30 Books in 30 Days, Vol. 3
Hahahah, what am I going to say about this book? I have no idea! We’ll see what comes out once I start typing the rest of this review.
Okay, for those of you who don’t know, this is a fantasy romance about Poppy, who is the “Maiden” (don’t worry, the precise definition of what this really means will never become clear) and she lives in a world where people can Ascend to a type of limited immortality. Her parents were killed by monsters when she was a child and she was raised by the Queen, who soon discovered that Poppy was blessed by the gods and then cloistered her away behind a veil and a wall of silence (metaphorically) to “prepare her” for being given to the gods at a set point in the future. This means Poppy is sheltered and has no life. The book kicks off with her sneaking out to a brothel, and we soon learn a guard has taught her how to fight, so at least she’s not a waste of space even if she’s not my favorite person ever. The death of one of her guards leaves an opening, and soon the mysterious Hawke (who she met and kissed at the brothel/night club/whatever) is assigned to be her guard in his stead. Things develop from there (or do they???)
First of all, we can blame Read Harder for my actually having finished this. I had picked it up last year due to extreme curiosity (this always happens when books are really buzzy; I’m currently trying to resist reading Fourth Wing because chances are good I won’t like it very much either, but I feel like there’s a worm in my brain eating important things up in there the longer I try to resist). I had actually put From Blood and Ash down because it wasn’t holding my attention after about eighty pages. It felt like there was a lot of info-dumping but not in a fun way, the worldbuilding was sketchy, the characters were not doing a lot for me (almost nothing), and the pacing was glacial. A fun fact is that all of these things remained true throughout the book! So if you put it down, it should maybe stay down.
Anyway, I’m blaming Read Harder because one of the challenges this year was to finish a book you’ve DNFed, and because I wasn’t really doing that a lot before this year* my choices were either this, or Angelika Frankenstein Makes Her Match, and just the idea of picking that book back up was giving me existential dread (Sally Thorne, are you okay?), so Maidens and very obvious “vampires” in disguise it was!
*Ask me how many books I’ve DNFed in 2023; go ahead, ask me; you’ll be so proud!
In addition to the complaints listed above, I cannot figure out if JLA genuinely thought she had crafted a book that would surprise people with its “plot twists.” Was it not incredibly obvious to every single person reading this after about fifty pages exactly what was going on? I think it was. And I think the book would have been much better served if it had openly acknowledged that and instead of spending thousands of words on who even knows what, we could have not wasted time pretending that SPOILERS Hawke wasn’t really Casteel, “The Dark One” (gag me), and that the Ascended were really the evil ones, not the Atlantians, who are the “good guys” END SPOILERS. Yes, I spoiler tagged this anyway because I am not a monster.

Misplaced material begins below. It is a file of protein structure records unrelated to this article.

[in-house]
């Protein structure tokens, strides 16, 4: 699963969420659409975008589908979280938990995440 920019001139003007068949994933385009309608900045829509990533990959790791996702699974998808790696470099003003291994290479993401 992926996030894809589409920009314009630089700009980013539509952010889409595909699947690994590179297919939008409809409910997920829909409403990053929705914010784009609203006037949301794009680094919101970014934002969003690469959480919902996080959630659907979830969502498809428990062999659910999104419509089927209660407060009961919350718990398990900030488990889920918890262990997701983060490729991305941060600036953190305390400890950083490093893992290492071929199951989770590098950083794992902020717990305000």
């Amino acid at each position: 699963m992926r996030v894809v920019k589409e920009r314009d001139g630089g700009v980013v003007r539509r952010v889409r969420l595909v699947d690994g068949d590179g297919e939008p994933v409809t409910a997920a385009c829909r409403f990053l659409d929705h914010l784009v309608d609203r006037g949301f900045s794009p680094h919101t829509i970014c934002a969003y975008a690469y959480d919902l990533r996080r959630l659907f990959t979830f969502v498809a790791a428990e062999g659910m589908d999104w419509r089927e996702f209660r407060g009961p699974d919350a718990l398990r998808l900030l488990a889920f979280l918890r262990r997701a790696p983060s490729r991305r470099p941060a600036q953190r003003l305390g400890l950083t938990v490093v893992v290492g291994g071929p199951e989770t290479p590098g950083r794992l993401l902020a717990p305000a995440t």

This first book is designed to show us Poppy’s world before her eyes are “opened”, but this entire book could have been easily EASILY two hundred pages shorter for the amount of plot and substance inside of it, and a further two hundred pages after that might have taken some thinking to trim, but it could have been done. As a reader, I was where the book wanted me to be at the end by page 100. Waiting for the book to catch up to me was excruciating, and not even much fun could be had in the relationship between Hawke and Poppy while I waited, because 95% of their dialogue was absolutely substance free banter. I am here to tell you, friends, that banter can 100% have substance and not be repetitive, inane, and empty!
I have been informed in the last few days that the next book in this series, due to publish in July, will be Hawke’s POV from the events of this book, but guess what? That should have been in this book! After JLA cut out the useless 400 pages, it would have been helpful and interesting to have that information in a way that didn’t make me want to fall asleep and then skip twenty pages. The emotional conflict between what Poppy thought about Hawke and what was actually going on with him could have been a really good source of narrative tension! Alas.
So, with all of that I had initially hemmed and hawed about whether or not to round up to three stars, but considering most of what I’m saying is pretty negative, and thinking about books I’ve given two and three stars to in the past, I’m thinking two is the way to go. There’s room for improvement, and room to go down if things get dire.
Amazingly, I will probably continue in the series, A) because I already own books two and three, whoops, and B) because the initial reason I picked up the series in the first place still stands. I was drawn in by the controversy and drama of the fan reaction to book four, where people got really mad about SPOILERS polyamory END SPOILERS, and I immediately wanted in on the drama (thinking I would be pro- the thing people were mad at, and sure enough there was already evidence of it in this book!).
Read Harder Challenge 2023: Finish a book you’ve DNFed.